To Protect and Defend

Review: ‘Murph: The Protector’ tells story of an American hero
Murph: The Protector

Murph: The Protector


The story of Lt. Michael P. Murphy’s life doesn’t need to be hyped, and Murph: The Protector does a good job of staying out of its way. The documentary, which debuts this weekend, is a straightforward look at the life of an American hero, filled with interviews with family members and friends, and illustrated with photos and videos from his all-too-brief life.

Murphy, posthumously awarded the Medal of Honor in 2007, was the sort of kid who would stand up to bullies in high school or put the needs of teammates ahead of self-interest. He loved helping others, working as a lifeguard growing up and giving up his bedroom when a trio of female cousins with nowhere else to go moved into his home.

Murph: The Protector shows Murphy as a well-rounded, all-American type. He loved football and baseball (but not soccer). He read whatever he could get his hands on.

After graduating from Penn State, Murphy turned down the chance to attend law school and instead decided to become a Navy SEAL. It’s the sort of thing that many people say and few people achieve. Murphy was one of the few. “He literally would do sit-ups until he puked,” says one of his friends, laughing at the fact that Murphy would become angry with himself for his own weakness.

Murphy’s family found his career choice controversial at first. “I told him I’d disown him if he went into the military,” his father Dan, who received a Purple Heart in Vietnam, tells the camera. His mother begged him to reconsider until he convinced her that this was what he needed to do.

Murph: The Protector is more interested in Murphy the man than Murphy the warrior. His military exploits are not discussed in great detail. There’s little to say in part because he talked about his deeds so little: Anytime he was home, friends say, Murphy would gloss over his exploits in favor of hearing what they were up to.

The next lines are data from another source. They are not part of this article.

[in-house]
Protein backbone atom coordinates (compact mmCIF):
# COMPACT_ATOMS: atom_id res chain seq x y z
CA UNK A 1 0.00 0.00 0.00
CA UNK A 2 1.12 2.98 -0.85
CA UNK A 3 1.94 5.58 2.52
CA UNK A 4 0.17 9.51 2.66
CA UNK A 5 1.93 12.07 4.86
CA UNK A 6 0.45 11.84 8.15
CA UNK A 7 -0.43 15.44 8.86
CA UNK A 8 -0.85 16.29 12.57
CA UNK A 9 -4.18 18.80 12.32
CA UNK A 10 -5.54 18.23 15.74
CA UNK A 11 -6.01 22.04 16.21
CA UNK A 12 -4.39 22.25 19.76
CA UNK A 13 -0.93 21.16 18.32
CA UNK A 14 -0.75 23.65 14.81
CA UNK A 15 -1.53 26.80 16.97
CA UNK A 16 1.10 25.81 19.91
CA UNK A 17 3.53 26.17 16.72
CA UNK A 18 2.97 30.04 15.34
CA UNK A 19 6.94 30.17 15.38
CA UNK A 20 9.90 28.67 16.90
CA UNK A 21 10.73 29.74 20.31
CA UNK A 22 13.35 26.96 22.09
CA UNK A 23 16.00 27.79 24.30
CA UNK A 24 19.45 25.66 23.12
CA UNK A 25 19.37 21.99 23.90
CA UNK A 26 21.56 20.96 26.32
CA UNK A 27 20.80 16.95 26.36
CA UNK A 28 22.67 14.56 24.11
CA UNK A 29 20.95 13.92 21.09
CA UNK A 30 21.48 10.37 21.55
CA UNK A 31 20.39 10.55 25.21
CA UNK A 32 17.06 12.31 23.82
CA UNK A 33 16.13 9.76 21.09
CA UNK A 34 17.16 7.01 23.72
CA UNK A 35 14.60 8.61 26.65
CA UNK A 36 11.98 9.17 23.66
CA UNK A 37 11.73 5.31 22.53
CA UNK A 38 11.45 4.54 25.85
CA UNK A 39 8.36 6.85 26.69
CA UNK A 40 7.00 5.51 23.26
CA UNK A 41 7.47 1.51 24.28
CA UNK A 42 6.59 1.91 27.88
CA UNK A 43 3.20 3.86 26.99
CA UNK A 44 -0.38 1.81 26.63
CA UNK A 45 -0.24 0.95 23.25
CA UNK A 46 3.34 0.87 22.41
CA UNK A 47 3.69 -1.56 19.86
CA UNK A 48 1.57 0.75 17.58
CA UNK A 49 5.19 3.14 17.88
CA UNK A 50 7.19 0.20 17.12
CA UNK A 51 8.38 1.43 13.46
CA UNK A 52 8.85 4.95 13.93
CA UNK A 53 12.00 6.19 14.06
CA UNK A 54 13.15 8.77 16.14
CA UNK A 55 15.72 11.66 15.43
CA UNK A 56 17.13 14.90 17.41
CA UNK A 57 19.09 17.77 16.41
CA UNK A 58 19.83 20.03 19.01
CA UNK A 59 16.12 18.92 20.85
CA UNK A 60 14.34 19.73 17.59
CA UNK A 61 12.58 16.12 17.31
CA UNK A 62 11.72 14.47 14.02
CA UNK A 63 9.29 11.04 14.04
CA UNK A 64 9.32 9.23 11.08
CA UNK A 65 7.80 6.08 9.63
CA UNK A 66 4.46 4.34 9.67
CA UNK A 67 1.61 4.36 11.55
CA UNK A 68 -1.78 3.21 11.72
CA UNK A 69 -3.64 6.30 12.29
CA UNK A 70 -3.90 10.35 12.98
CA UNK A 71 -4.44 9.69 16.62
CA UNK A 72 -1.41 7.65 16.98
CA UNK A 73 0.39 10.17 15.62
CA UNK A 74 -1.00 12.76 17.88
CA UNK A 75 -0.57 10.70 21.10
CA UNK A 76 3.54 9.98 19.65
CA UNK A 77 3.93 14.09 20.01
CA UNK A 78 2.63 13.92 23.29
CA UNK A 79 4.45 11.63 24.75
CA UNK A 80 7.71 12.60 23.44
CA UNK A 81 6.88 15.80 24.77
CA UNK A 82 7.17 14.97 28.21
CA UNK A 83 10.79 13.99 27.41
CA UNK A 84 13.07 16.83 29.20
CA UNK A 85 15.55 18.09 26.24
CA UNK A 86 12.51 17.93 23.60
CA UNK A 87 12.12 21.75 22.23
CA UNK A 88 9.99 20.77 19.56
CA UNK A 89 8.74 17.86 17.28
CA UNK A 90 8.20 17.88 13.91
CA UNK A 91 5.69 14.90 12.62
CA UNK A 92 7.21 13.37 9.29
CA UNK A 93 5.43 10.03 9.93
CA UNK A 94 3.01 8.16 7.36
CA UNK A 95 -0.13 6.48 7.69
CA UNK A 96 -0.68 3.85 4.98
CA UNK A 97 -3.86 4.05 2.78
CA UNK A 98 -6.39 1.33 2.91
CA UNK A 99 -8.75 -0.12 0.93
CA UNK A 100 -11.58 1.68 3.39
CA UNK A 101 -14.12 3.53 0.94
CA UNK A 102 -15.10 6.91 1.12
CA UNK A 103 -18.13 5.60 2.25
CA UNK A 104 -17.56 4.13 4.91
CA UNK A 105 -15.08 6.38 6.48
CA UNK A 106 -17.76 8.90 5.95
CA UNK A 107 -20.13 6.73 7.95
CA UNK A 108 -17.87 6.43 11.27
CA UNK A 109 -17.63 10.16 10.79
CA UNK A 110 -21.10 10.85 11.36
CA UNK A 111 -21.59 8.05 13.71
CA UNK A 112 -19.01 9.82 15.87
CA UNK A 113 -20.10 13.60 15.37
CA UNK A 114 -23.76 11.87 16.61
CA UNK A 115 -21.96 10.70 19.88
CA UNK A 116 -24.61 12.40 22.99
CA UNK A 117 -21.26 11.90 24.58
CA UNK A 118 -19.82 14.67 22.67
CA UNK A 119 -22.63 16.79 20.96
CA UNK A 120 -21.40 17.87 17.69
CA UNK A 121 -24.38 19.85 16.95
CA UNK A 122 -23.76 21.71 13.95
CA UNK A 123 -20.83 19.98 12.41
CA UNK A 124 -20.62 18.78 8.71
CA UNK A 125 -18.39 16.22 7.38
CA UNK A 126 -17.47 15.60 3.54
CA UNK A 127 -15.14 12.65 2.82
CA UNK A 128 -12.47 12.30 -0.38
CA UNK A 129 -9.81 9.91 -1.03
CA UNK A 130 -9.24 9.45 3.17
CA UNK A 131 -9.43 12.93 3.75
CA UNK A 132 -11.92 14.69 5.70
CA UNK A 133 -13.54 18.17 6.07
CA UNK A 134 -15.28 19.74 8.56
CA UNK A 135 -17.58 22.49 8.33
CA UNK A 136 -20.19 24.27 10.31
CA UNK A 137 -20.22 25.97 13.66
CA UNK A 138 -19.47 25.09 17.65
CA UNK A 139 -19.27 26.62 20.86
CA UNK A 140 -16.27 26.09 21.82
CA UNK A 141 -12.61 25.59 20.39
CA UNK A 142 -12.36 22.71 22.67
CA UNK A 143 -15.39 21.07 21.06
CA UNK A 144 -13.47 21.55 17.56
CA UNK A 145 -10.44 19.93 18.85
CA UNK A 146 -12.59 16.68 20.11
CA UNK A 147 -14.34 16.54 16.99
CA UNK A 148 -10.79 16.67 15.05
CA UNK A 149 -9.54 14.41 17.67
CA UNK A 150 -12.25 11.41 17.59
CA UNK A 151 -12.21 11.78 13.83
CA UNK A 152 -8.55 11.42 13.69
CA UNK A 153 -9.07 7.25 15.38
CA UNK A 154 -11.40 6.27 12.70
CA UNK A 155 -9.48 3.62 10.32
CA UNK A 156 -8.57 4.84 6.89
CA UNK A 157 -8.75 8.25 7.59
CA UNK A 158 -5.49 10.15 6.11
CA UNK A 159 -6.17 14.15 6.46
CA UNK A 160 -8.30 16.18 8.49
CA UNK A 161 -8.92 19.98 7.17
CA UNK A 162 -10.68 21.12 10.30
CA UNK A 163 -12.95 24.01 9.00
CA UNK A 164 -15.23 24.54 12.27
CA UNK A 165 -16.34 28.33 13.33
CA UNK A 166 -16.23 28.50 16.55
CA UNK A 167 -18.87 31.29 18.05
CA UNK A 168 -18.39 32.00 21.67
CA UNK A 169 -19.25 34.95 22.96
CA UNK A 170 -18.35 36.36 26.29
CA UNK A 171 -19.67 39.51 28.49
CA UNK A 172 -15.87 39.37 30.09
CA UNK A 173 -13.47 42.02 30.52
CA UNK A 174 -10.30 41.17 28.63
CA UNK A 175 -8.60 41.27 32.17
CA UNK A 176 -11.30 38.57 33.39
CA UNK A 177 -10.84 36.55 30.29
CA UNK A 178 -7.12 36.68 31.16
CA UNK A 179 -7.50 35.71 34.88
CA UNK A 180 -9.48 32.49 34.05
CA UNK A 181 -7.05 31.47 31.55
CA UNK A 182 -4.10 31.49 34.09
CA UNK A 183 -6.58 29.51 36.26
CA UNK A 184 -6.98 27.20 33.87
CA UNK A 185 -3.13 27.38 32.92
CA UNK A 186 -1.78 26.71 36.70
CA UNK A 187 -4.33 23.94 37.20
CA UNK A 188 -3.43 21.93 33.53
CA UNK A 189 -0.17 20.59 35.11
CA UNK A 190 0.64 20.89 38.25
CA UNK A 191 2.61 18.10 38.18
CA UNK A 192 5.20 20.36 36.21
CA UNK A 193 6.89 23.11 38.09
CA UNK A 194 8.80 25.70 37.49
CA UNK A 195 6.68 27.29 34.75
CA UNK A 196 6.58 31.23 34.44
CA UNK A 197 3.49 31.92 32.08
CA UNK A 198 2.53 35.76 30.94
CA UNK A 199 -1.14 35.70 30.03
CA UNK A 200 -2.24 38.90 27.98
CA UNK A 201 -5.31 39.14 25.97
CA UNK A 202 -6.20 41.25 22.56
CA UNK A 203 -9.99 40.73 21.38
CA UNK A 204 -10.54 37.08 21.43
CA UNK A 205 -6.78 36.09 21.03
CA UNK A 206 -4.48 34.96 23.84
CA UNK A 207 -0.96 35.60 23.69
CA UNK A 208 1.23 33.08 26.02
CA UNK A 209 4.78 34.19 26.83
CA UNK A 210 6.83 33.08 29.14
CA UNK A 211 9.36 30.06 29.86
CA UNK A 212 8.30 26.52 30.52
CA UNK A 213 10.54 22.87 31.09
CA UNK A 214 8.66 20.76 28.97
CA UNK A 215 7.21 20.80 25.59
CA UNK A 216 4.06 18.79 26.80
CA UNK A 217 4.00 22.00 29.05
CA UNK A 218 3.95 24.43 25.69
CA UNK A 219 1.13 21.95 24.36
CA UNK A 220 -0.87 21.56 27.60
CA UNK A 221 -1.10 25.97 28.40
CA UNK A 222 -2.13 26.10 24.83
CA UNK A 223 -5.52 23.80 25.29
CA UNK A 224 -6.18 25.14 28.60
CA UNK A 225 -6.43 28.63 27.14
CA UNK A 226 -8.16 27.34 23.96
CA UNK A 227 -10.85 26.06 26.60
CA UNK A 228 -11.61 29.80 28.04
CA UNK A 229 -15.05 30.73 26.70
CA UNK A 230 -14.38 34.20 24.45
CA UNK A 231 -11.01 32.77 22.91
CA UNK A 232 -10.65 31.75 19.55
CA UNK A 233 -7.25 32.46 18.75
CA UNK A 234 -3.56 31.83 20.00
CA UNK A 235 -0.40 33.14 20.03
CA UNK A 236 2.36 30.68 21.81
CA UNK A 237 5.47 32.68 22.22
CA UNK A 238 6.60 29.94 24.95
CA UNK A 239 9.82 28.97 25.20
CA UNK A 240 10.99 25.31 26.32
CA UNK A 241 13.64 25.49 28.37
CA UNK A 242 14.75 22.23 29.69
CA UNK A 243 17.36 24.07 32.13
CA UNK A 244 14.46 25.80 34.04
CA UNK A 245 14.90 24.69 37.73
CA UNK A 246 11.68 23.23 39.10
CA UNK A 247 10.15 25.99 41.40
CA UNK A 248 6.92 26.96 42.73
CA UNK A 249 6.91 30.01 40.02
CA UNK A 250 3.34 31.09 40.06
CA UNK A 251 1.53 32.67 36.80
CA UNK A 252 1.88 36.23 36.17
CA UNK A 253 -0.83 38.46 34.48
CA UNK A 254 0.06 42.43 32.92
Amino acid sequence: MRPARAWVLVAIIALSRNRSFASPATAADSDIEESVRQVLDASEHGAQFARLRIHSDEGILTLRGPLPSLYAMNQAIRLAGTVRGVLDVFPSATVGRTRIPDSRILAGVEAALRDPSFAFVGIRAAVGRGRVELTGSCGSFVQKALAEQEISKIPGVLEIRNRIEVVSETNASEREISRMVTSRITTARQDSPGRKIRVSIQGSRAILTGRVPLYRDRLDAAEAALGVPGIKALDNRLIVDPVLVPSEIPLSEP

A simple voiceover describes the heroic actions for which he was awarded the Medal of Honor. The Navy has a full recap of his bravery here, but the short version is inspiring by itself. After he and three fellow SEALs came under heavy enemy fire while on a patrol in Afghanistan, Murphy left cover in an effort to rescue two seriously injured squad-mates. In the course of making a call to headquarters that relayed crucial information about the quartet’s location and about the size of the enemy forces they were facing, and ultimately saved the life of another SEAL, Murphy was killed.

The four SEALs killed an estimated 35 Taliban fighters.

Accompanying the interviews with friends and family are interviews with the first recipient of a scholarship set up in Murphy’s favor. A portion of the proceeds from the film will go to benefit the LT Michael P. Murphy Memorial Scholarship Foundation.

As part of a deal that secured the documentary distribution, the film is playing exclusively in Regal Cinemas at a limited number of locations. If the box office numbers are strong enough this weekend, this moving story of heroism and sacrifice will expand to more screens, according to a FAQ on the film’s website.

Sonny Bunch   Email Sonny | Full Bio | RSS
Sonny Bunch is executive editor of the Washington Free Beacon. Prior to joining the Beacon, he served as a staff writer at the Washington Times, an assistant editor at The Weekly Standard, and an editorial assistant at Roll Call. He has also worked at the public relations and nonprofit management firm Berman and Company. Sonny’s work has appeared in the above outlets, the Wall Street Journal, Commentary, National Review, the New Atlantis, Policy Review, and elsewhere. A 2004 graduate of the University of Virginia, Sonny lives in Washington, D.C. His Twitter handle is @SonnyBunch.

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